The knee joint internally is covered with cartilage - the same pearly white covering that we see on the end of a turkey or chicken bone. This cartilage protects the joint as we flex, bend, and straighten the knee for millions of cycles over our lifetimes. If this cartilage becomes worn or frayed, the normal smooth sensation that accompanies bending the knee can become rough - leading to catches or popping sensations. If the cartilage becomes severely damaged (almost like having a pothole on a highway) then severe painful catches and swelling can occur.
Other possible causes of "mechanical" symptoms in the knee include meniscus tears or loose bodies in the knee. The meniscus is another type of cartilage that acts as the shock absorber of the knee. The medial meniscus lies on the inner aspect of the knee between the cartilage ends of the thigh bone and leg bone, while the lateral meniscus is on the outer side. For someone with a history of a knee-twisting injury or accident, tears of the meniscus are quite common. If the tear is severe enough, then the knee can actually lock solidly in one position -- leaving the person unable to bend or straighten without a physicians help. Luckily, these severe tears are not common, but smaller tears, leading to a catching sensation and pain, are seen routinely in an orthopedic surgeon's office.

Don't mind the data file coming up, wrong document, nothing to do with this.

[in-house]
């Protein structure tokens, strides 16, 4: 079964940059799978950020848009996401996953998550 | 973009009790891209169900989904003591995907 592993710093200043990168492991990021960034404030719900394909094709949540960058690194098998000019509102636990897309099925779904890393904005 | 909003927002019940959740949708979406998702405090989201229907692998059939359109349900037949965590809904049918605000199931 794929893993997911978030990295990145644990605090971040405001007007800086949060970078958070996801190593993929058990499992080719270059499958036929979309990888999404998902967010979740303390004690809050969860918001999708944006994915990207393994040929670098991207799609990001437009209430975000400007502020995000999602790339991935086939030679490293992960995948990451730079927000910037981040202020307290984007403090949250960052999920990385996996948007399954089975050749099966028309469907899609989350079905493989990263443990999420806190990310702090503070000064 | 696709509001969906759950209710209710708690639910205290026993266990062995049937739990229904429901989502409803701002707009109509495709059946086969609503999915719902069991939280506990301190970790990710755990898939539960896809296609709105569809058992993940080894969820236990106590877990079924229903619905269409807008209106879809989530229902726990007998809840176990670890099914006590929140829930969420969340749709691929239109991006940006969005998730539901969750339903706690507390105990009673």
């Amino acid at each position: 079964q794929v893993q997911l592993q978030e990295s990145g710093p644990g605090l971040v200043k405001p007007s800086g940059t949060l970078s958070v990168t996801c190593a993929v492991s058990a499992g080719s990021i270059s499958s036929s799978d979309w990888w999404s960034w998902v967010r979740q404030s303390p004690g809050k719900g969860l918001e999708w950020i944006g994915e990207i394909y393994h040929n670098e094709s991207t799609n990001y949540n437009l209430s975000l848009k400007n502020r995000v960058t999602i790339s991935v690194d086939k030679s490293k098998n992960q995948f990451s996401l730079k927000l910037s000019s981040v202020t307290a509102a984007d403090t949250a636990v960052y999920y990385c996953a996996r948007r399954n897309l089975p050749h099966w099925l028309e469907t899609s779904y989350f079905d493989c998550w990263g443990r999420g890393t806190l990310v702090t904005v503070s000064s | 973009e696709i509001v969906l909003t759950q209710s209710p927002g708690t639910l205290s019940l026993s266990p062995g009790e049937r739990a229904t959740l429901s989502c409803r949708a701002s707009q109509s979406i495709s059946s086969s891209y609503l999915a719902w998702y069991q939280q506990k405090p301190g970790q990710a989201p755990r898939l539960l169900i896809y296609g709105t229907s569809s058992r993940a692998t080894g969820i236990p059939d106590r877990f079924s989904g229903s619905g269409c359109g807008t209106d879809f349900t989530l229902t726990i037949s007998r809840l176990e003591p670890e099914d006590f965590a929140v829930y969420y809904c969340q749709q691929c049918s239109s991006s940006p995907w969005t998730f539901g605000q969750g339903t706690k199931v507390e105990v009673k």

Loose bodies are small fragments of cartilage or other tissue that move freely around the joint and cause complaints of popping and catching. Theses are normally seen well with MRI or x-ray, and patients respond very well to small surgeries that remove the fragments.
Finally, for young, active patients with these complaints (and no history of injury), the most common diagnosis involves the knee cap. As patients work out on the elliptical machine or stair master, for instance, the kneecap is moving back and forth through a groove on the end of the thigh bone. If the knee cap isn't covered by a smooth surface of cartilage (a condition called chondromalacia) the popping and catching can be painful and frustrating. If the knee cap has poor muscular control, then it even may start to jump out of the groove causing a "my knee just popped out" sensation. Both of these problems may be accompanied by swelling, pain and inability to be active.
In all of these situations, it's important to consider the following: mechanical symptoms (popping, catching, or locking) that follow an injury to the knee or that are noted with significant swelling need to be addressed by a health care provider. Many times, knee x-rays and MRI's help to confirm a diagnosis. Otherwise, keeping the quadriceps (thigh) muscles strong with exercises and possibly physical therapy can alleviate many of these complaints.